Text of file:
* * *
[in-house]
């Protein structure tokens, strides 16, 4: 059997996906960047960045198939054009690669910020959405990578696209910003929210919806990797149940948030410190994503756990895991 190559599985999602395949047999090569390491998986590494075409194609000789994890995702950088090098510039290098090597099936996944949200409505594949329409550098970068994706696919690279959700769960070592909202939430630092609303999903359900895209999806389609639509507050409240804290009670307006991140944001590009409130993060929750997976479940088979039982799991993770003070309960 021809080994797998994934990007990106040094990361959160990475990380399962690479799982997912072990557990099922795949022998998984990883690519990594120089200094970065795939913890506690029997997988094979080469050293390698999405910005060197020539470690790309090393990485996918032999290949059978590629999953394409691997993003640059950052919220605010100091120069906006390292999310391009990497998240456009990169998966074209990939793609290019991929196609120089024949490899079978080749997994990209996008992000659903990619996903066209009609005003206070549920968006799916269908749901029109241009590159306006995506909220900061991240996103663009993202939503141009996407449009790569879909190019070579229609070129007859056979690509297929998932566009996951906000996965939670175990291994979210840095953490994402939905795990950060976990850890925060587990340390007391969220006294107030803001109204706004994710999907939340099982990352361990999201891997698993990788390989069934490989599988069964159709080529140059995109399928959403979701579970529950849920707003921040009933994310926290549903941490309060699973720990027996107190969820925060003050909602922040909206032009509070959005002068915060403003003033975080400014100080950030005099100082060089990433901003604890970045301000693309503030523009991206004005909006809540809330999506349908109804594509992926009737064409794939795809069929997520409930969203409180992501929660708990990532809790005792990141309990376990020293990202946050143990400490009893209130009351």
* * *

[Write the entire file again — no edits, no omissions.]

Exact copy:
[in-house]
């Protein structure tokens, strides 16, 4: 059997996906960047960045198939054009690669910020959405990578696209910003929210919806990797149940948030410190994503756990895991 190559599985999602395949047999090569390491998986590494075409194609000789994890995702950088090098510039290098090597099936996944949200409505594949329409550098970068994706696919690279959700769960070592909202939430630092609303999903359900895209999806389609639509507050409240804290009670307006991140944001590009409130993060929750997976479940088979039982799991993770003070309960 021809080994797998994934990007990106040094990361959160990475990380399962690479799982997912072990557990099922795949022998998984990883690519990594120089200094970065795939913890506690029997997988094979080469050293390698999405910005060197020539470690790309090393990485996918032999290949059978590629999953394409691997993003640059950052919220605010100091120069906006390292999310391009990497998240456009990169998966074209990939793609290019991929196609120089024949490899079978080749997994990209996008992000659903990619996903066209009609005003206070549920968006799916269908749901029109241009590159306006995506909220900061991240996103663009993202939503141009996407449009790569879909190019070579229609070129007859056979690509297929998932566009996951906000996965939670175990291994979210840095953490994402939905795990950060976990850890925060587990340390007391969220006294107030803001109204706004994710999907939340099982990352361990999201891997698993990788390989069934490989599988069964159709080529140059995109399928959403979701579970529950849920707003921040009933994310926290549903941490309060699973720990027996107190969820925060003050909602922040909206032009509070959005002068915060403003003033975080400014100080950030005099100082060089990433901003604890970045301000693309503030523009991206004005909006809540809330999506349908109804594509992926009737064409794939795809069929997520409930969203409180992501929660708990990532809790005792990141309990376990020293990202946050143990400490009893209130009351």